Evans, Darryl 1961–
Darryl Evans 1961–
Darryl Evans, executive chef at Villa Christina in Atlanta, Georgia, is one of the top culinary artists in the nation. In 1988, as the first African American member of the U.S. Culinary Olympics team, he won two individual gold medals, and team gold and silver medals. His numerous other culinary awards include winning first prize in the National Taste of Elegance recipe contest in 1994, and being named Chef of the Year by the Greater Atlanta Chef’s Association in 1996.
Evans began his career as a chef’s apprentice in 1983. Seven years later, he was an executive chef, a position he has held at several restaurants and country clubs in the Atlanta area. “I would recommend my job to young people—it’s a valuable career,” Evans said in an interview with CBB. “It’s taken me all around the world. I’ve traveled to South Africa, to China—I’ve stood on the Great Wall—to England, all over. Food can take you all around the world.”
In 1998 Evans accepted the job of executive chef at Villa Christina, an Italian restaurant and banquet facility. Thatsame year, Villa Christina was one of just 15 American eateries to be recognized by the Italian government for serving genuine Italian cuisine. “Evans owns a soft voice, a slender frame and an absurdly youthful appearance for one who has risen so far,” Henry Chase wrote in American Visions, one of several national publications that have featured articles on Evans.
“It’s tough to tell exactly how busy Darryl Evans is, because he’ll be speaking softly and deliberately, cool as a cuke, regardless of the fray,” wrote Kerri Conan in Restaurant Business. One reason for Evans’ calmness is his attitude toward customer satisfaction. “Since I set my goals so high, I don’t have to worry about cooking to satisfy ‘the guest’ or the style of the restaurant,” Evans was quoted as saying in Nation’s Restaurant News. “I just go all out—and cook for myself.”
While eating delicious food is an enjoyable experience, the role of food is more significant than that, Evans believes. “Being exposed to good food can better your home life,” he told CBB. “Eating together can bring a family together. Food initiates everything we do. Throughout history and culture, food has played an important part—whether as part of signing a peace treaty, or blessing an event or ceremony.”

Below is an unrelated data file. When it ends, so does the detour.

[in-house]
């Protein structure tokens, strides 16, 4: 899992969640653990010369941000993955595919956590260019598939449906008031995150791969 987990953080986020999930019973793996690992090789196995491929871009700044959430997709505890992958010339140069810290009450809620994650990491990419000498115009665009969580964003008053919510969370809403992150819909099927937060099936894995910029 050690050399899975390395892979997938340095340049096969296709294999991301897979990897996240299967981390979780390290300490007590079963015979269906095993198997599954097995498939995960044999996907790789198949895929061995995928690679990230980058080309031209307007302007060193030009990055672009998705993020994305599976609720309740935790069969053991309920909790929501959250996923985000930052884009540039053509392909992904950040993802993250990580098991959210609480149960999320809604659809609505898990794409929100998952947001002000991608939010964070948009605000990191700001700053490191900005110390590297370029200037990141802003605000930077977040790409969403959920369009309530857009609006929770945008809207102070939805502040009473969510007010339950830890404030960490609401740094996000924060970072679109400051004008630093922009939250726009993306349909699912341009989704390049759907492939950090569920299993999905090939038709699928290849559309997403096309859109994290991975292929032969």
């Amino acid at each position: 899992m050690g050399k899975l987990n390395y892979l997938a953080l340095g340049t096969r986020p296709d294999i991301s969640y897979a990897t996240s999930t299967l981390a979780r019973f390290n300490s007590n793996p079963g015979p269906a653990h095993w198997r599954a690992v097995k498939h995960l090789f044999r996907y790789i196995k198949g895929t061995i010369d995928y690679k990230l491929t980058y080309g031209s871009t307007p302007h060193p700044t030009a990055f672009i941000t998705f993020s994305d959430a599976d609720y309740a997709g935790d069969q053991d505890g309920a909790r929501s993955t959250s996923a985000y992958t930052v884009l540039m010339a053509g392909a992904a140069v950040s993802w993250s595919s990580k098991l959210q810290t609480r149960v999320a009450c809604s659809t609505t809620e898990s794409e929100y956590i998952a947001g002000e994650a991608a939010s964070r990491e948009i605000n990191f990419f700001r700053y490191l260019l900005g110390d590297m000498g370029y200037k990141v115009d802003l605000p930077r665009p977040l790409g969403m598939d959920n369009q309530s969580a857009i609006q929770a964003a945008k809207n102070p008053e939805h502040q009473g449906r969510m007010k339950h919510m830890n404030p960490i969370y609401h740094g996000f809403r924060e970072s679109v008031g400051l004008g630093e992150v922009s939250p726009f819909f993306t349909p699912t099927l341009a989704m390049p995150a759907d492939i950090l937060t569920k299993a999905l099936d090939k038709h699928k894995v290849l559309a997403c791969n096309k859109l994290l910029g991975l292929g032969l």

Darryl E. Evans was born on November 24, 1961, in Columbus, Georgia. The youngest of three boys, he gained a great deal of experience working in the kitchen. “My father was a schoolteacher, and my mother was a housewife, so when my two older brothers were in school, I stayed home with my mother and did ‘girly’ things, like baking cakes,” Evans told Henry Chase of American Visions.
At a Glance …
Born Darryl E. Evans, November 24, 1961 in Colum bus, Georgia; married to Deborah, an IRS employee, 1991; children: Bradford-Michael and Brandon. Education: Studied business administration at Chattanoochee Valley Community College, 1981–83; National Apprenticeship Program, American Culinary Foundation, 1983–86; became Certified Working Chef, 1991. Religion; Baptist,
Career: Apprentice, pastry chef, sous chef, Cherokee Town and Country Club, Atlanta, GA, 1983–90; executive chef, Azalea Restaurant, Atlanta, GA, 1990–91; executive chef, Athens Country Club, Athens, GA, 1991–92; executive chef, The Vinings Club, Atlanta, GA, 1992–94; executive chef, Grand Hotel Atlanta, 1995–97; executive chef, Four Seasons Hotel, Atlanta, GA, 1997–98; executive chef, Villa Christina, 1998–.
Selected awards: Gold medal, Atlanta Food Show, 1987; Three gold medals, one silver medal, International Culinary Olympics, Frankfurt, Germany, 1988; Chef’s Hall of Fame, 1989; Gold medal, Culinary Olympics, Frankfurt, Germany, 1992; Culinarian of the Year, Greater Atlanta Chefs Association, 1991–92, 1992–93; First Place, National “A Taste of Elegance” Competition, 1994; Chef of the Year, Greater Atlanta Chefs Association, 1996.
Addresses: Home —Stone Mountain, GA, Office —Villa Christina, 45 Perimeter Summit Blvd., Atlanta, GA.